African elephants are found in 37 countries in sub-Saharan Africa, but populations in Ivory Coast, Ghana, Guinea, Guinea Bissau, Nigeria, Sierra Leone and Togo have been wiped out over the past 12 years.
More African elephants are now being poached than being born. No one wants to grow up in a world without elephants and the clock is ticking to save them.
Tusk says in countries like Kenya, elephant numbers have stabilised due to the hard work and efforts of the anti-poaching campaign,
However, this in turn has led to conflict between humans and elephants, so work is being carried out to try and put elephants off coming near areas where people are living.
On the other hand, in some areas such as the forest elephants in Mali, West Africa, numbers are at a critical level.
Less than a quarter of elephants actually live in protected areas, and only around 30% of the range of African elephants are officially protected.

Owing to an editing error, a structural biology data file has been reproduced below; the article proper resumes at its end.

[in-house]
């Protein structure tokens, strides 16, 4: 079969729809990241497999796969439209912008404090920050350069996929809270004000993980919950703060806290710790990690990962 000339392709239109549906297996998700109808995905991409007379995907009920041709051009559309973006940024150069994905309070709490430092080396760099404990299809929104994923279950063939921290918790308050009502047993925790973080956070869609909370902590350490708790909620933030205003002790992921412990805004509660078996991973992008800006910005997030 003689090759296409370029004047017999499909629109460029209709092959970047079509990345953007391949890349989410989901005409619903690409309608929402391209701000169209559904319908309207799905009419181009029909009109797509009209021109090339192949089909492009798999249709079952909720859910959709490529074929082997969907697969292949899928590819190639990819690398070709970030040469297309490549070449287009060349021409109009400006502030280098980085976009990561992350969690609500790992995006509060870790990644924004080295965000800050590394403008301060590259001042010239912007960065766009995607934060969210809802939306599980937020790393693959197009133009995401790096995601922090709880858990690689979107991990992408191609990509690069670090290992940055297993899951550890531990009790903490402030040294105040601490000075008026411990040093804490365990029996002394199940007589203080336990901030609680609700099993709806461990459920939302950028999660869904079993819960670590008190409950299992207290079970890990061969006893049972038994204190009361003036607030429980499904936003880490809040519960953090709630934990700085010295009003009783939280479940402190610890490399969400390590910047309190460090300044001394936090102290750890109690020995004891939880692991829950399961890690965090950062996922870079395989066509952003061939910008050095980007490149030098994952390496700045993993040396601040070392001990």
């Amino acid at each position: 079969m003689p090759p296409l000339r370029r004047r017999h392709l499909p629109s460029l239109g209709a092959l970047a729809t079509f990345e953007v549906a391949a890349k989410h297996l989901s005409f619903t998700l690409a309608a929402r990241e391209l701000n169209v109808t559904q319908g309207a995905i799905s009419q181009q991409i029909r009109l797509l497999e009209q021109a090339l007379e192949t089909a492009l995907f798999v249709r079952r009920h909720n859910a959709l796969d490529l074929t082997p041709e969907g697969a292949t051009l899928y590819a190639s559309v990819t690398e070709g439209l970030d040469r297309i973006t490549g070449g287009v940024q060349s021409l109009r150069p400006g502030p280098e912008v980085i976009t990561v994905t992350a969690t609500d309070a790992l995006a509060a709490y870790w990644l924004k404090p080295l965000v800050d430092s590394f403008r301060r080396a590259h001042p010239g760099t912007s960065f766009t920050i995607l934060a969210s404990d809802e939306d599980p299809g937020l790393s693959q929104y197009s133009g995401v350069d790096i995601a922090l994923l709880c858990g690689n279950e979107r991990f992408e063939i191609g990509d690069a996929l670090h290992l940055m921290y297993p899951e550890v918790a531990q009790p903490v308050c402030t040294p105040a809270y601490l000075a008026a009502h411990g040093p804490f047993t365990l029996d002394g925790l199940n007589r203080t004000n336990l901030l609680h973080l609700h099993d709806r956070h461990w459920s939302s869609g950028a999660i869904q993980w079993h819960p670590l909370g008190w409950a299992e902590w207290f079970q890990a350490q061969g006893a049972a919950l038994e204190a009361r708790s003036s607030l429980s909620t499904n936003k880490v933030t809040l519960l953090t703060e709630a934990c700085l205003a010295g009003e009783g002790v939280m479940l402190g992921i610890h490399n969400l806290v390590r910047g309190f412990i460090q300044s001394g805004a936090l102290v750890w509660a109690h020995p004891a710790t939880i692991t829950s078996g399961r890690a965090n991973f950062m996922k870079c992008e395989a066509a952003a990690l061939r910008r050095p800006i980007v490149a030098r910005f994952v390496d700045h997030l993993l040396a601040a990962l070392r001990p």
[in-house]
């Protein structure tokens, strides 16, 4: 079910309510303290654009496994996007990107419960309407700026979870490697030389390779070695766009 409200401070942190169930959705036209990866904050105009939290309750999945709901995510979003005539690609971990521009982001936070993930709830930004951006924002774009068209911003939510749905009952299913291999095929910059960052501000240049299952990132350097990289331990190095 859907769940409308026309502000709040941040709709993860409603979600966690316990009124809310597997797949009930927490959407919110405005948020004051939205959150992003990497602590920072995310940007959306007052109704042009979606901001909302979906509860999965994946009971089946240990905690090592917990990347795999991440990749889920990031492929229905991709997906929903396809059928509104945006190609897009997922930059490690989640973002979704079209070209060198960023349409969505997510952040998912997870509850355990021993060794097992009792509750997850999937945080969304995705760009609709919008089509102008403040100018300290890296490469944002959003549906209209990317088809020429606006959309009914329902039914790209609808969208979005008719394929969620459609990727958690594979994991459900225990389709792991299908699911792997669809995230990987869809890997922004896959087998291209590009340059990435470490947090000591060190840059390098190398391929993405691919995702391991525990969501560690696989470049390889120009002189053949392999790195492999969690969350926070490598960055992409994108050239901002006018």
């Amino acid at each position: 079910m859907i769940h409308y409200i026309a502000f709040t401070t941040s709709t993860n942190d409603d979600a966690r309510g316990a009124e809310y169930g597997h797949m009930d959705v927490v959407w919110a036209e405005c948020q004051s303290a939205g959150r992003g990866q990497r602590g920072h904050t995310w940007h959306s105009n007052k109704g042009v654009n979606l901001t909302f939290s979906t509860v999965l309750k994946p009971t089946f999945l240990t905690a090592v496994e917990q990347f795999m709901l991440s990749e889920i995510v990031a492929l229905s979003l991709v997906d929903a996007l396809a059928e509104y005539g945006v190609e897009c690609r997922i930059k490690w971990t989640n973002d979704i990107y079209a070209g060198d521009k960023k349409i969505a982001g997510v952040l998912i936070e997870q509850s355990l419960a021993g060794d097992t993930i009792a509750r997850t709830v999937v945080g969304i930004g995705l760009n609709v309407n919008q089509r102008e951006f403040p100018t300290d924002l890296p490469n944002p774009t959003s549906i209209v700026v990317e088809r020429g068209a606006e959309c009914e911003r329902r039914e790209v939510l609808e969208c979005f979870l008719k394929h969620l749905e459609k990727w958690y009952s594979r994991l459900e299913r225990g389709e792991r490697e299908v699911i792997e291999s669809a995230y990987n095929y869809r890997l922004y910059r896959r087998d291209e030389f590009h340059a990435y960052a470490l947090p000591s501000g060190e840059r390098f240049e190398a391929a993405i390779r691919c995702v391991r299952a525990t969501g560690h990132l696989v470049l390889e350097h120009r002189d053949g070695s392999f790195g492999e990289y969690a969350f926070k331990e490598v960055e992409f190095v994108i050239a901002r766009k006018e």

There are around 40,000-50,000 elephants left in Asia, and like African elephants they are listed as endangered on the IUCN Red List.
The number of Asian elephants has declined by at least 50% in the last three generations.
But the reasons why their numbers are falling are a little bit different.
Levels of elephant poaching in Asia are much lower than in Africa, and when poaching does happen, it's mainly as a result of conflict between humans and elephants.
That's because humans often take the land where elephants live in order to farm and develop it, which results in a loss of habitat.
Because of this Asian elephants have disappeared from around 85% of the areas where they used to live, leaving elephant populations spread out over smaller areas.